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Erin Aubry Kaplan
I like to think of a column as a civic diary that puts private thoughts into the public sphere, especially on racial matters. I like to think of myself as a grass-roots talent scout who gives ordinary but remarkable people a bit of stage time in a city obsessed with visibility, electability, celebrity and geography. I like to illuminate neighborhoods in L.A. that tend to wither in the media's shadow -- they need a spotlight and air to grow. I often write myself into my own columns because I'm often a part of the problem, or the solution, or, in any case, a character in the narrative I'm relating. I'm not interested in objectivity but participation. I want to detail people's wrongs and people's hearts in equal measure. I want to chart my own beliefs and disillusionments as faithfully as possible because I think they resonate for many African Americans who have always had too few outlets to speak their minds.
I'm fascinated by the American experiment, and I'm convinced that integration -- how "they" become "us" -- and social cohesion are the preeminent global issues of the 21st century.
In my columns, I try to balance scholarship with reporting, and humor and anecdote with analysis. I am less interested in delivering opinions and more interested in answering questions.
To understand ourselves, Americans need to understand class and race. But those two elements also tend to obscure what's as important: ethnic, cultural and religious strains that define our society. I am astonished how little we know about our own national story, and I try to explore its details, connect its parts.
I think Los Angeles has a lot to teach the world about cultural convergence, but I'm equally interested in what the world can teach us.
My column is not for the weak of mind. In the wrong hands, it could be a dangerous tool. Sometimes I think I should soften my truths -- shield the unready masses from my searing insights -- but then I wouldn't be so heroically brazen, and women would like me less. So I take my chances.
Basically, what I do is the opposite of "Seinfeld": I turn something into nothing. To get that perspective, I try to find the small angle on the story no one has looked at. My column is not a place for readers to pick up facts and figures to bolster your already ingrained arguments. And that's only partly because finding facts and figures takes a lot of work.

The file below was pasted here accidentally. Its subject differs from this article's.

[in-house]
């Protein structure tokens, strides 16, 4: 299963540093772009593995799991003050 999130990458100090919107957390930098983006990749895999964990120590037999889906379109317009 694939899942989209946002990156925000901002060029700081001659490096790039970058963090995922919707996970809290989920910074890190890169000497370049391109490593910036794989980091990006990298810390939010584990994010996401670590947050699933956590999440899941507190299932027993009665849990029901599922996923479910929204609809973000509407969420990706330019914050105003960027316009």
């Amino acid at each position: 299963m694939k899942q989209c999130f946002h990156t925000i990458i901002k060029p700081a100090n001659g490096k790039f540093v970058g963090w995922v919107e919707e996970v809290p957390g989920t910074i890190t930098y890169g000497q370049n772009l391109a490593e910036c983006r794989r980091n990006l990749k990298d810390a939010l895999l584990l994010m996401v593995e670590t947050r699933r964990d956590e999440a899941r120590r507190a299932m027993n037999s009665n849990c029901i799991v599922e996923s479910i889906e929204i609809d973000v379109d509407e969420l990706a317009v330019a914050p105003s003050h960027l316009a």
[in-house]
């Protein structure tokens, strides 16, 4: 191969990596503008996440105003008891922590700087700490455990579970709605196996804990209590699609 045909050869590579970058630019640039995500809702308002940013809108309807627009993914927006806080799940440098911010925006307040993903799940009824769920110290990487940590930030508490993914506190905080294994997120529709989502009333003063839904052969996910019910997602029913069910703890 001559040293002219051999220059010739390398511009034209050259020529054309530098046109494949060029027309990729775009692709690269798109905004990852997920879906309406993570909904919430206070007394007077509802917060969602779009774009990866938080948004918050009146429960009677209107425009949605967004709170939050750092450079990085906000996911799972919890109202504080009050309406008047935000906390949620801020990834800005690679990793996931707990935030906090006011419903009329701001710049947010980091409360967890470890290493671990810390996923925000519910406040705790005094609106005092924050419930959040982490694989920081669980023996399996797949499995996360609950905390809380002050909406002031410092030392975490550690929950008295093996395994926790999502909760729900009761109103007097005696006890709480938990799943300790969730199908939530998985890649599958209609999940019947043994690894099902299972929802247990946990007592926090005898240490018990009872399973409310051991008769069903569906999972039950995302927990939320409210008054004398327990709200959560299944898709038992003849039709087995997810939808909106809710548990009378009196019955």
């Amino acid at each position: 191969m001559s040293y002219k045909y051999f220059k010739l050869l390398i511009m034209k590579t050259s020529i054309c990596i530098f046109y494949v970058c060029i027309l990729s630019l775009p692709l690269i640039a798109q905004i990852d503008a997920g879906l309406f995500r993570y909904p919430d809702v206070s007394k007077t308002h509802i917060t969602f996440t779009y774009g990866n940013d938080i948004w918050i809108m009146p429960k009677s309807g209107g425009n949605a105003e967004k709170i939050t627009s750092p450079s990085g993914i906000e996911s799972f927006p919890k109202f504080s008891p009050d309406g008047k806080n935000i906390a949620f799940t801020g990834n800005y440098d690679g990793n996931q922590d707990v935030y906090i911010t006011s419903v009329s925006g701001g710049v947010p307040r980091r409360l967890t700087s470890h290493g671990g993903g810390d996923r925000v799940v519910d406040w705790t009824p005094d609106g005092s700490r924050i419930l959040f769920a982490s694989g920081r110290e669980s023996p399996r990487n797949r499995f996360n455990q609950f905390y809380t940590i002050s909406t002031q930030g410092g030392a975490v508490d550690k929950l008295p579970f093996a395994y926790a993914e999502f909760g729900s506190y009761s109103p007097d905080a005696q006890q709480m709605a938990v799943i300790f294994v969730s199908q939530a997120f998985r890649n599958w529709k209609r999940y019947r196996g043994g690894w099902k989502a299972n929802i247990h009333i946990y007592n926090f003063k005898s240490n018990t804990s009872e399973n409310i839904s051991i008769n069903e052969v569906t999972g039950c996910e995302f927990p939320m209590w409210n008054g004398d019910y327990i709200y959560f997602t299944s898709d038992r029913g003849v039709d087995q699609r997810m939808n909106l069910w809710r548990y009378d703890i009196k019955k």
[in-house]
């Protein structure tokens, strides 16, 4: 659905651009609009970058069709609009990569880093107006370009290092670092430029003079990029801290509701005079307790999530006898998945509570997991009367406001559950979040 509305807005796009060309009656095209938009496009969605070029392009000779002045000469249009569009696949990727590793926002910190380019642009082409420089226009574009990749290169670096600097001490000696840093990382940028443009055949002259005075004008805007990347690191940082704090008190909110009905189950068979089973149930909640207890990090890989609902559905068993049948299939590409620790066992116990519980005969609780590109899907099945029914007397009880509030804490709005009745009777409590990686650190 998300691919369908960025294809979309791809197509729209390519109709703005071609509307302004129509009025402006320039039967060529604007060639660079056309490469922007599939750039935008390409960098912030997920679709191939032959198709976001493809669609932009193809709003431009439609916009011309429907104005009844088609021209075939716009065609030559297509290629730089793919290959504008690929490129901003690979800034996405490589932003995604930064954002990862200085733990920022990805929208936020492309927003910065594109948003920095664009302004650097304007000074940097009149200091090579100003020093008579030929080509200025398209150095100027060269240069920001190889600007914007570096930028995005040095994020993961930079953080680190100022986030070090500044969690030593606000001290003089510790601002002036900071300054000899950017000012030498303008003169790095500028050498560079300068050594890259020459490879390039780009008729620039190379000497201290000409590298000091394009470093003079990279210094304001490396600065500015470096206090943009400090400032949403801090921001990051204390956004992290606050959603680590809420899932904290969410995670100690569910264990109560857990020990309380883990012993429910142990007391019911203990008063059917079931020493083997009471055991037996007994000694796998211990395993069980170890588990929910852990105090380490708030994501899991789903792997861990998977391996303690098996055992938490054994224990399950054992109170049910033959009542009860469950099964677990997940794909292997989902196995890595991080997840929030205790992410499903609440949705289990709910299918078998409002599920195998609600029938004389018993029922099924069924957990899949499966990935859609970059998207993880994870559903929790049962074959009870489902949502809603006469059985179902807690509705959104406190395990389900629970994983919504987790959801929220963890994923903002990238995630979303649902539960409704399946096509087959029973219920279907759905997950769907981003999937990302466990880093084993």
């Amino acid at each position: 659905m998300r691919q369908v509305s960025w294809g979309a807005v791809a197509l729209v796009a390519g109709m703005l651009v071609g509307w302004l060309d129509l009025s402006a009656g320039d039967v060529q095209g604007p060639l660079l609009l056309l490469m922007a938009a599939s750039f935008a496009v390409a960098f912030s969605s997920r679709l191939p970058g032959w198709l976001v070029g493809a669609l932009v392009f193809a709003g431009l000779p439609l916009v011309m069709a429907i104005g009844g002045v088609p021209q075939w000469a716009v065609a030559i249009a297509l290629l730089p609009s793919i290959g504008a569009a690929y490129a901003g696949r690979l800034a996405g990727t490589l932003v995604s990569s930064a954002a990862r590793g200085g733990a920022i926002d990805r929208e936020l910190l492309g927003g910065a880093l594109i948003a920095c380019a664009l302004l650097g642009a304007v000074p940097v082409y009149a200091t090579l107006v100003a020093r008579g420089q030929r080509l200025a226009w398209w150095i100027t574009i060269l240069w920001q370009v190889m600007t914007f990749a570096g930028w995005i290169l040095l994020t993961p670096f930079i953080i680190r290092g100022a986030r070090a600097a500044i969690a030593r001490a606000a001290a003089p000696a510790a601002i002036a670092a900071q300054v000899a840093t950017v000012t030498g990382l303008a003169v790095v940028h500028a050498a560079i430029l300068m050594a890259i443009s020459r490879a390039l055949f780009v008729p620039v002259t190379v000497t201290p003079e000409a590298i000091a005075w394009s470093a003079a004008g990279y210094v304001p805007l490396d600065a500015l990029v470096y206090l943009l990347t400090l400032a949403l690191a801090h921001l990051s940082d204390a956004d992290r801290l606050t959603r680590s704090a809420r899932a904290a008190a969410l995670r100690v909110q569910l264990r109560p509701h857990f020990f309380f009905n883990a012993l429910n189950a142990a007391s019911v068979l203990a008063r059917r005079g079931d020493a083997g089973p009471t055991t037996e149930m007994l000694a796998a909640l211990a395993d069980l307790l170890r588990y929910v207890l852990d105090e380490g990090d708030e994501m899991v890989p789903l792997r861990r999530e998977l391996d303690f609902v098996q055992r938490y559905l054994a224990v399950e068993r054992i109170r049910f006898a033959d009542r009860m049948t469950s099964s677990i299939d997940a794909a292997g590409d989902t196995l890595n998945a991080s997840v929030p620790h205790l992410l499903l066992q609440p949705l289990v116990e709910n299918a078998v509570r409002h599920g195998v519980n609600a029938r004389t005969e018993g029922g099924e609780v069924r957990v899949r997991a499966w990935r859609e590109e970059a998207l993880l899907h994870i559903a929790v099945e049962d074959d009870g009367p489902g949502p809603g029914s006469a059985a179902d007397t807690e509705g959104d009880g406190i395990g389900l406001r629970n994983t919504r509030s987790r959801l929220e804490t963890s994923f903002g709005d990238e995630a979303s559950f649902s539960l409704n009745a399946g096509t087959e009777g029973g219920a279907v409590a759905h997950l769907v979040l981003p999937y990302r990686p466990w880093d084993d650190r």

So I don't use my space to talk about why the president is totally awesome or completely sucks. There are other people doing that. And they annoy me. I try to report on some piece of the world you didn't know about or were too smart to check out yourself.
But mostly I write about myself, because it is my column's foremost opinion that I'm the most fascinating person in the world.
I'm an idiosyncratic conservative, not a partisan Republican. What interests me are the ideals that are supposed to drive politics, as opposed to the deals that normally do. I take particular delight in debunking the reigning cliches in Washington and deflating the hysteria in American politics generally -- with intellectual rigor, historical context and, whenever possible, with good humor.
I try to avoid the talking points that tend to dominate political debate these days and come at questions in the tradition of a "small c" conservative. I rarely think there's anything new under the sun; I believe instead that the latest Big New Thing is little more than an old idea in shiny new packaging. I don't take myself too seriously, but I'm always serious about looking for an argument.
I don't believe in arguing by authority on my own authority. I always try to offer up evidence to support my arguments. That may sound obvious, but if you think about it, there are lots of columnists out there who argue by anecdote or simple assertion.
A lot of opinion writing is an attempt to distract the reader from the lack of underlying logic. I believe in quoting the people I'm arguing with, so the reader can see that I'm not mischaracterizing their arguments.
As for my politics, I'm a moderate liberal. I probably would have been a moderate Republican 30 years ago if I were old enough (I'm 34). But the political spectrum has moved so far right that I'm now in the moderate wing of the Democratic Party. I'm very willing to agree with people on the other side, or attack my own, when I think it's called for. I supported the Iraq war, for instance. No, I'm not bragging about that.